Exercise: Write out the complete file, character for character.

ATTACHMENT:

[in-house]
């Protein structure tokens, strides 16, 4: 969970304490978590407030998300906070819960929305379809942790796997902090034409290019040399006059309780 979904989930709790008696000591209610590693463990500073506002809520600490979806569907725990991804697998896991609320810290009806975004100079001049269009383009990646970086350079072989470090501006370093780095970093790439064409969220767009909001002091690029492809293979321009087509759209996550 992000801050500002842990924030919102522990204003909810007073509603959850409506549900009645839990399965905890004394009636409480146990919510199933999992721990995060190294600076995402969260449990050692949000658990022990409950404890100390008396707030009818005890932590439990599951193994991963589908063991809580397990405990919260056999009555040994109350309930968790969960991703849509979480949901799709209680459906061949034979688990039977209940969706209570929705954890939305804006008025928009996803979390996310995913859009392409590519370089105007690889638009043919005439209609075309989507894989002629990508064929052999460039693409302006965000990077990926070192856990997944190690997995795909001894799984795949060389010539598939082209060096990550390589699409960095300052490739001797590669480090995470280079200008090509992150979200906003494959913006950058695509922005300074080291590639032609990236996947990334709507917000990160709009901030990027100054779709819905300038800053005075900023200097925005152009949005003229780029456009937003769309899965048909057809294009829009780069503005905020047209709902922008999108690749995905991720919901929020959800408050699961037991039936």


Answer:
[in-house]
């Protein structure tokens, strides 16, 4: 969970304490978590407030998300906070819960929305379809942790796997902090034409290019040399006059309780 979904989930709790008696000591209610590693463990500073506002809520600490979806569907725990991804697998896991609320810290009806975004100079001049269009383009990646970086350079072989470090501006370093780095970093790439064409969220767009909001002091690029492809293979321009087509759209996550 992000801050500002842990924030919102522990204003909810007073509603959850409506549900009645839990399965905890004394009636409480146990919510199933999992721990995060190294600076995402969260449990050692949000658990022990409950404890100390008396707030009818005890932590439990599951193994991963589908063991809580397990405990919260056999009555040994109350309930968790969960991703849509979480949901799709209680459906061949034979688990039977209940969706209570929705954890939305804006008025928009996803979390996310995913859009392409590519370089105007690889638009043919005439209609075309989507894989002629990508064929052999460039693409302006965000990077990926070192856990997944190690997995795909001894799984795949060389010539598939082209060096990550390589699409960095300052490739001797590669480090995470280079200008090509992150979200906003494959913006950058695509922005300074080291590639032609990236996947990334709507917000990160709009901030990027100054779709819905300038800053005075900023200097925005152009949005003229780029456009937003769309899965048909057809294009829009780069503005905020047209709902922008999108690749995905991720919901929020959800408050699961037991039936």